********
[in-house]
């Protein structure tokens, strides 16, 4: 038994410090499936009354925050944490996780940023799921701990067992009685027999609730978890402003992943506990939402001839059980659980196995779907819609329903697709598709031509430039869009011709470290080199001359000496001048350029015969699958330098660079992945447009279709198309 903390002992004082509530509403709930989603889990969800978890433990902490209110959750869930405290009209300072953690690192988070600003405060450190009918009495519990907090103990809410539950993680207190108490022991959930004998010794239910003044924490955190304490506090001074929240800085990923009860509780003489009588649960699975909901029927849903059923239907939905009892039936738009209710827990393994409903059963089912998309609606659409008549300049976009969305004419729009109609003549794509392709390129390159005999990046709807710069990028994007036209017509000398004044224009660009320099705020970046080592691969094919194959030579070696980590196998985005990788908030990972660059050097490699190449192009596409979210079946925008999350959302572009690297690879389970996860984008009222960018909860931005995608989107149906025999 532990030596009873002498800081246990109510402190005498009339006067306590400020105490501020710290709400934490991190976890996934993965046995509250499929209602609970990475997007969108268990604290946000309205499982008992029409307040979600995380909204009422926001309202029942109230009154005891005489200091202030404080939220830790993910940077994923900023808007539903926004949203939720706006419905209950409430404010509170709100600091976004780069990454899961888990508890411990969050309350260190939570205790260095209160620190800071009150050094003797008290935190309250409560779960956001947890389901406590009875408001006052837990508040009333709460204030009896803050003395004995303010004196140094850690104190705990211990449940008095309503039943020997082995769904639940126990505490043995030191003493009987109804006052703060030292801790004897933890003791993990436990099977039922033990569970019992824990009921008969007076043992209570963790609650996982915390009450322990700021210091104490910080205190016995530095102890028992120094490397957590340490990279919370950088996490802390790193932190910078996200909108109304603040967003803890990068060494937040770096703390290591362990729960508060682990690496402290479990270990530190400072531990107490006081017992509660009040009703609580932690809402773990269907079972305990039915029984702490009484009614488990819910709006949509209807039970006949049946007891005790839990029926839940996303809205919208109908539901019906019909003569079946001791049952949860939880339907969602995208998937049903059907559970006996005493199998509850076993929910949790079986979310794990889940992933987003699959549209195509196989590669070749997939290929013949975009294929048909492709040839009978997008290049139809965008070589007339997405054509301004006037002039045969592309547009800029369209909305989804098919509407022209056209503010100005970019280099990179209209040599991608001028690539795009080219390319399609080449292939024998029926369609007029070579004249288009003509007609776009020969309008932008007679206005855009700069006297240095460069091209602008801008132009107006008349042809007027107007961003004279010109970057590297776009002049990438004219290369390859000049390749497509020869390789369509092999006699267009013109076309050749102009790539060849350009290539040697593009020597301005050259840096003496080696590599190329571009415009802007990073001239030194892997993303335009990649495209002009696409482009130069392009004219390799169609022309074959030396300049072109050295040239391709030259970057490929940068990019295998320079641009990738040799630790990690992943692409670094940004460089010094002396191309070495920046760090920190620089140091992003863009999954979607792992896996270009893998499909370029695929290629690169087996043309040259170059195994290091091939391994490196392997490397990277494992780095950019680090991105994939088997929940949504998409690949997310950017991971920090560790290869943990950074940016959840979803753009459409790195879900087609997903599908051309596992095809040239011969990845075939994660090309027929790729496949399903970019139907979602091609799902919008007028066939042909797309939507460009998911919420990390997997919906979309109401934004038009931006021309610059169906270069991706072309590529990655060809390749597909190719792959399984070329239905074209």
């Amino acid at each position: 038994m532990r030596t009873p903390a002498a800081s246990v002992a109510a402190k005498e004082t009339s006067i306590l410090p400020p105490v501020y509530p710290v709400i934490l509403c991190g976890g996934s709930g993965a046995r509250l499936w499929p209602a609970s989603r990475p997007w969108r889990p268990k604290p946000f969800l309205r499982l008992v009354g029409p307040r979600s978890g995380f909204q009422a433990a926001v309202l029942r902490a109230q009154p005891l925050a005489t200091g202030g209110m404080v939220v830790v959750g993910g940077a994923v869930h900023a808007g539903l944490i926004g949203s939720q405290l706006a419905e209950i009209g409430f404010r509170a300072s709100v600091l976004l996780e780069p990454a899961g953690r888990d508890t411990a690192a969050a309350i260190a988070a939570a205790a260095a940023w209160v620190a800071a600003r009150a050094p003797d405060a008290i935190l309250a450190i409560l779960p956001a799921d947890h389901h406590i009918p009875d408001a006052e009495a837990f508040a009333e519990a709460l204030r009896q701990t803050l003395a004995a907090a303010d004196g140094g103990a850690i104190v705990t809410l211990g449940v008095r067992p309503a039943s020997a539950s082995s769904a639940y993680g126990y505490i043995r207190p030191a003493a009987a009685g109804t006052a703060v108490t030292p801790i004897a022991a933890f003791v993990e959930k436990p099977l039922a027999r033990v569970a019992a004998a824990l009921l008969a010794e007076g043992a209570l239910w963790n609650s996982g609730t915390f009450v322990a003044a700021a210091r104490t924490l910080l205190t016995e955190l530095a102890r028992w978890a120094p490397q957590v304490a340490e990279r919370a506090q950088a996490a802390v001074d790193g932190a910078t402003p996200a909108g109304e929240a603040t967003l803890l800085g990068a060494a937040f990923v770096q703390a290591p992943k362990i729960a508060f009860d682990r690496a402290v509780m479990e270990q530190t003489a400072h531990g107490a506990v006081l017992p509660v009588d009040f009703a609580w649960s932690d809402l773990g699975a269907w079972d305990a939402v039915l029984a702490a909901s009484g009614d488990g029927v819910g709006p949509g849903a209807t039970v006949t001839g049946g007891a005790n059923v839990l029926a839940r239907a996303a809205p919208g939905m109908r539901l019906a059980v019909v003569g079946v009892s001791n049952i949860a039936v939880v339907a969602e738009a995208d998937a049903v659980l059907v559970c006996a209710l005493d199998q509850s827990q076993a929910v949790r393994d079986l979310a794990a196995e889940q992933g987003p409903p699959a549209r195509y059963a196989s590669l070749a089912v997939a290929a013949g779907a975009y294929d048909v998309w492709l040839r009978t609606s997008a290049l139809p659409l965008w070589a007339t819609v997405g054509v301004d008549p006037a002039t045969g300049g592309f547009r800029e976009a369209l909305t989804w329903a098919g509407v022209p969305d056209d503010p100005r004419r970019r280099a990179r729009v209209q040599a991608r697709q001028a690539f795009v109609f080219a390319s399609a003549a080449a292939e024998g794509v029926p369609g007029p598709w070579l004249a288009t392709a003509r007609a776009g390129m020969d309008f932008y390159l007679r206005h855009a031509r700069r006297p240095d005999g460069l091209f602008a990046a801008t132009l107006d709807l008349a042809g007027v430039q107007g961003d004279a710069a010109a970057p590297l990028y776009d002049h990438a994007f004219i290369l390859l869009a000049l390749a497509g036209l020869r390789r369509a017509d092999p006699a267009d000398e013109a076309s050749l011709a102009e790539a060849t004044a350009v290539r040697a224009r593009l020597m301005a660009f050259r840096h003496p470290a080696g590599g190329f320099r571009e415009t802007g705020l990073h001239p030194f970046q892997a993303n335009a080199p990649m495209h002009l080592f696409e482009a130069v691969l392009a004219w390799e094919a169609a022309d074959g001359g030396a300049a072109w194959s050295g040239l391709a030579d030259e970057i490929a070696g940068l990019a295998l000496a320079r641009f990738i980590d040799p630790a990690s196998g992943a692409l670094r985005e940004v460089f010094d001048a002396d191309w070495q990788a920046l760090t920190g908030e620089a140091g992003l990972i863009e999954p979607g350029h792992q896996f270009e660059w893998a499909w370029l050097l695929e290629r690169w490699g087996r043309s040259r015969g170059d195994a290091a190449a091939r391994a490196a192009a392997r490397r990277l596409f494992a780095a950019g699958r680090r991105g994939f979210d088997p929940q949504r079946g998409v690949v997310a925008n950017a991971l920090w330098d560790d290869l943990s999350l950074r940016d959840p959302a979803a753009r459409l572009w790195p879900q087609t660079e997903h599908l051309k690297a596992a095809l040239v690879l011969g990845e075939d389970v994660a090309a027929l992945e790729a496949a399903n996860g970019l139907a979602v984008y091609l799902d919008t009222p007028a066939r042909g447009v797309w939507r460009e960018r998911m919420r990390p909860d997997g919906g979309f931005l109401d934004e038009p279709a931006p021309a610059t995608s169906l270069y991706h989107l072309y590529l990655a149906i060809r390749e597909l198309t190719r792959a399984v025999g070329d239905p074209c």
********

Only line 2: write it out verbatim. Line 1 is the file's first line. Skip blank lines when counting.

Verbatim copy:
């Protein structure tokens, strides 16, 4: 038994410090499936009354925050944490996780940023799921701990067992009685027999609730978890402003992943506990939402001839059980659980196995779907819609329903697709598709031509430039869009011709470290080199001359000496001048350029015969699958330098660079992945447009279709198309 903390002992004082509530509403709930989603889990969800978890433990902490209110959750869930405290009209300072953690690192988070600003405060450190009918009495519990907090103990809410539950993680207190108490022991959930004998010794239910003044924490955190304490506090001074929240800085990923009860509780003489009588649960699975909901029927849903059923239907939905009892039936738009209710827990393994409903059963089912998309609606659409008549300049976009969305004419729009109609003549794509392709390129390159005999990046709807710069990028994007036209017509000398004044224009660009320099705020970046080592691969094919194959030579070696980590196998985005990788908030990972660059050097490699190449192009596409979210079946925008999350959302572009690297690879389970996860984008009222960018909860931005995608989107149906025999 532990030596009873002498800081246990109510402190005498009339006067306590400020105490501020710290709400934490991190976890996934993965046995509250499929209602609970990475997007969108268990604290946000309205499982008992029409307040979600995380909204009422926001309202029942109230009154005891005489200091202030404080939220830790993910940077994923900023808007539903926004949203939720706006419905209950409430404010509170709100600091976004780069990454899961888990508890411990969050309350260190939570205790260095209160620190800071009150050094003797008290935190309250409560779960956001947890389901406590009875408001006052837990508040009333709460204030009896803050003395004995303010004196140094850690104190705990211990449940008095309503039943020997082995769904639940126990505490043995030191003493009987109804006052703060030292801790004897933890003791993990436990099977039922033990569970019992824990009921008969007076043992209570963790609650996982915390009450322990700021210091104490910080205190016995530095102890028992120094490397957590340490990279919370950088996490802390790193932190910078996200909108109304603040967003803890990068060494937040770096703390290591362990729960508060682990690496402290479990270990530190400072531990107490006081017992509660009040009703609580932690809402773990269907079972305990039915029984702490009484009614488990819910709006949509209807039970006949049946007891005790839990029926839940996303809205919208109908539901019906019909003569079946001791049952949860939880339907969602995208998937049903059907559970006996005493199998509850076993929910949790079986979310794990889940992933987003699959549209195509196989590669070749997939290929013949975009294929048909492709040839009978997008290049139809965008070589007339997405054509301004006037002039045969592309547009800029369209909305989804098919509407022209056209503010100005970019280099990179209209040599991608001028690539795009080219390319399609080449292939024998029926369609007029070579004249288009003509007609776009020969309008932008007679206005855009700069006297240095460069091209602008801008132009107006008349042809007027107007961003004279010109970057590297776009002049990438004219290369390859000049390749497509020869390789369509092999006699267009013109076309050749102009790539060849350009290539040697593009020597301005050259840096003496080696590599190329571009415009802007990073001239030194892997993303335009990649495209002009696409482009130069392009004219390799169609022309074959030396300049072109050295040239391709030259970057490929940068990019295998320079641009990738040799630790990690992943692409670094940004460089010094002396191309070495920046760090920190620089140091992003863009999954979607792992896996270009893998499909370029695929290629690169087996043309040259170059195994290091091939391994490196392997490397990277494992780095950019680090991105994939088997929940949504998409690949997310950017991971920090560790290869943990950074940016959840979803753009459409790195879900087609997903599908051309596992095809040239011969990845075939994660090309027929790729496949399903970019139907979602091609799902919008007028066939042909797309939507460009998911919420990390997997919906979309109401934004038009931006021309610059169906270069991706072309590529990655060809390749597909190719792959399984070329239905074209």